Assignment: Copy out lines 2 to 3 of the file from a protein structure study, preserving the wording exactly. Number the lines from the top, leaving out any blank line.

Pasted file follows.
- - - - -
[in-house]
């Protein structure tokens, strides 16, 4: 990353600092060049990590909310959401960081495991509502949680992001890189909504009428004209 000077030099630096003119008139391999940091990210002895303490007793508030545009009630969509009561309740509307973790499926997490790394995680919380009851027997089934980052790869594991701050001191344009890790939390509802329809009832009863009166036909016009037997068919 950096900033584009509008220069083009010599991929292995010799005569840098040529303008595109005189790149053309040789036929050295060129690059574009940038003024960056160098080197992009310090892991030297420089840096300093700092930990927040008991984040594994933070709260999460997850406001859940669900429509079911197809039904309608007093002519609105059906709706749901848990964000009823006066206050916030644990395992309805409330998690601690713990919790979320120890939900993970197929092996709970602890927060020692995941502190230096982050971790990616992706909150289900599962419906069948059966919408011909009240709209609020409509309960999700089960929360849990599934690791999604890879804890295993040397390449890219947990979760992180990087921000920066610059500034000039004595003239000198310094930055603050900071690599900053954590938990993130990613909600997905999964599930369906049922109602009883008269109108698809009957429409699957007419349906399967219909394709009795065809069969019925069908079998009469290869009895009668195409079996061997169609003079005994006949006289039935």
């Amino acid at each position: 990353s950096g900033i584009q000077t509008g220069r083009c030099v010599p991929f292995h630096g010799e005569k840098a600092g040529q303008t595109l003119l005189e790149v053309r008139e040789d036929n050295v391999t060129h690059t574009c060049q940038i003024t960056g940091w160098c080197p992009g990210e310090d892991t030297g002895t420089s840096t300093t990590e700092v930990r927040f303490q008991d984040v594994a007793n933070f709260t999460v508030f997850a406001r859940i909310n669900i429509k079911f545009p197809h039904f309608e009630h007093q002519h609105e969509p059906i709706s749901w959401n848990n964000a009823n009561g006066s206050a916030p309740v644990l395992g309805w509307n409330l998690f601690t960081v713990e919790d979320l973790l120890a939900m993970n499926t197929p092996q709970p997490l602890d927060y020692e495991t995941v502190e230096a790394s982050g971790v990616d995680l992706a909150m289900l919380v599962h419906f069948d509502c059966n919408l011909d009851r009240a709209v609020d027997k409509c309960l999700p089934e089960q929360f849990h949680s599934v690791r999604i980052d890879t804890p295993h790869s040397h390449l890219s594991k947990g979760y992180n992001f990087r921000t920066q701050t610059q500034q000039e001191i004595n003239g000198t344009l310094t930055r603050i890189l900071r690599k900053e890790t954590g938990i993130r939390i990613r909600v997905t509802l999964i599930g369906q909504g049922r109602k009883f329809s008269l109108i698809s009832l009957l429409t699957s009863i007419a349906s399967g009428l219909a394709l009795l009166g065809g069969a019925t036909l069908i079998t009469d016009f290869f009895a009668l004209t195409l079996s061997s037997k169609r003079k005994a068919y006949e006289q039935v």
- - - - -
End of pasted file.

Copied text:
């Protein structure tokens, strides 16, 4: 990353600092060049990590909310959401960081495991509502949680992001890189909504009428004209 000077030099630096003119008139391999940091990210002895303490007793508030545009009630969509009561309740509307973790499926997490790394995680919380009851027997089934980052790869594991701050001191344009890790939390509802329809009832009863009166036909016009037997068919 950096900033584009509008220069083009010599991929292995010799005569840098040529303008595109005189790149053309040789036929050295060129690059574009940038003024960056160098080197992009310090892991030297420089840096300093700092930990927040008991984040594994933070709260999460997850406001859940669900429509079911197809039904309608007093002519609105059906709706749901848990964000009823006066206050916030644990395992309805409330998690601690713990919790979320120890939900993970197929092996709970602890927060020692995941502190230096982050971790990616992706909150289900599962419906069948059966919408011909009240709209609020409509309960999700089960929360849990599934690791999604890879804890295993040397390449890219947990979760992180990087921000920066610059500034000039004595003239000198310094930055603050900071690599900053954590938990993130990613909600997905999964599930369906049922109602009883008269109108698809009957429409699957007419349906399967219909394709009795065809069969019925069908079998009469290869009895009668195409079996061997169609003079005994006949006289039935």
């Amino acid at each position: 990353s950096g900033i584009q000077t509008g220069r083009c030099v010599p991929f292995h630096g010799e005569k840098a600092g040529q303008t595109l003119l005189e790149v053309r008139e040789d036929n050295v391999t060129h690059t574009c060049q940038i003024t960056g940091w160098c080197p992009g990210e310090d892991t030297g002895t420089s840096t300093t990590e700092v930990r927040f303490q008991d984040v594994a007793n933070f709260t999460v508030f997850a406001r859940i909310n669900i429509k079911f545009p197809h039904f309608e009630h007093q002519h609105e969509p059906i709706s749901w959401n848990n964000a009823n009561g006066s206050a916030p309740v644990l395992g309805w509307n409330l998690f601690t960081v713990e919790d979320l973790l120890a939900m993970n499926t197929p092996q709970p997490l602890d927060y020692e495991t995941v502190e230096a790394s982050g971790v990616d995680l992706a909150m289900l919380v599962h419906f069948d509502c059966n919408l011909d009851r009240a709209v609020d027997k409509c309960l999700p089934e089960q929360f849990h949680s599934v690791r999604i980052d890879t804890p295993h790869s040397h390449l890219s594991k947990g979760y992180n992001f990087r921000t920066q701050t610059q500034q000039e001191i004595n003239g000198t344009l310094t930055r603050i890189l900071r690599k900053e890790t954590g938990i993130r939390i990613r909600v997905t509802l999964i599930g369906q909504g049922r109602k009883f329809s008269l109108i698809s009832l009957l429409t699957s009863i007419a349906s399967g009428l219909a394709l009795l009166g065809g069969a019925t036909l069908i079998t009469d016009f290869f009895a009668l004209t195409l079996s061997s037997k169609r003079k005994a068919y006949e006289q039935v």